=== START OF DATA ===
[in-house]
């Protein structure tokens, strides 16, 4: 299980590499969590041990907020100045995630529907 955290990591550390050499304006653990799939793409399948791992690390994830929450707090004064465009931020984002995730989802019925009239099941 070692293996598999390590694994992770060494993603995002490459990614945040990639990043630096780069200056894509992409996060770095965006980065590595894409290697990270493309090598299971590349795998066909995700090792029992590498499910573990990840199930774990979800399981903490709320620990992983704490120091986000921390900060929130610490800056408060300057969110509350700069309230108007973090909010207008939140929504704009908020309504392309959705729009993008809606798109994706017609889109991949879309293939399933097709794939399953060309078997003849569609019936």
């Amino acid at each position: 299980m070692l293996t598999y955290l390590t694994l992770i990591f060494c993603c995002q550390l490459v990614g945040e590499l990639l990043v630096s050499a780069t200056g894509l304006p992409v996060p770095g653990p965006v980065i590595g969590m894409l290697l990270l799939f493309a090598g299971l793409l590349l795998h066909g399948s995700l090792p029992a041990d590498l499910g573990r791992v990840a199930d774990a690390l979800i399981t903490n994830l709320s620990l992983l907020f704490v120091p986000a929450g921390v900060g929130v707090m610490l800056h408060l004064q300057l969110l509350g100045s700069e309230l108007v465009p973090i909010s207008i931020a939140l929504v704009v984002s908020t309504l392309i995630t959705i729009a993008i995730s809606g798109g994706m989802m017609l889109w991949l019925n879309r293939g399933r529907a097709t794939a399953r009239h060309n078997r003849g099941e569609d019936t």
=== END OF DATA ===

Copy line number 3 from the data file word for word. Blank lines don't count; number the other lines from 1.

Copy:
């Amino acid at each position: 299980m070692l293996t598999y955290l390590t694994l992770i990591f060494c993603c995002q550390l490459v990614g945040e590499l990639l990043v630096s050499a780069t200056g894509l304006p992409v996060p770095g653990p965006v980065i590595g969590m894409l290697l990270l799939f493309a090598g299971l793409l590349l795998h066909g399948s995700l090792p029992a041990d590498l499910g573990r791992v990840a199930d774990a690390l979800i399981t903490n994830l709320s620990l992983l907020f704490v120091p986000a929450g921390v900060g929130v707090m610490l800056h408060l004064q300057l969110l509350g100045s700069e309230l108007v465009p973090i909010s207008i931020a939140l929504v704009v984002s908020t309504l392309i995630t959705i729009a993008i995730s809606g798109g994706m989802m017609l889109w991949l019925n879309r293939g399933r529907a097709t794939a399953r009239h060309n078997r003849g099941e569609d019936t």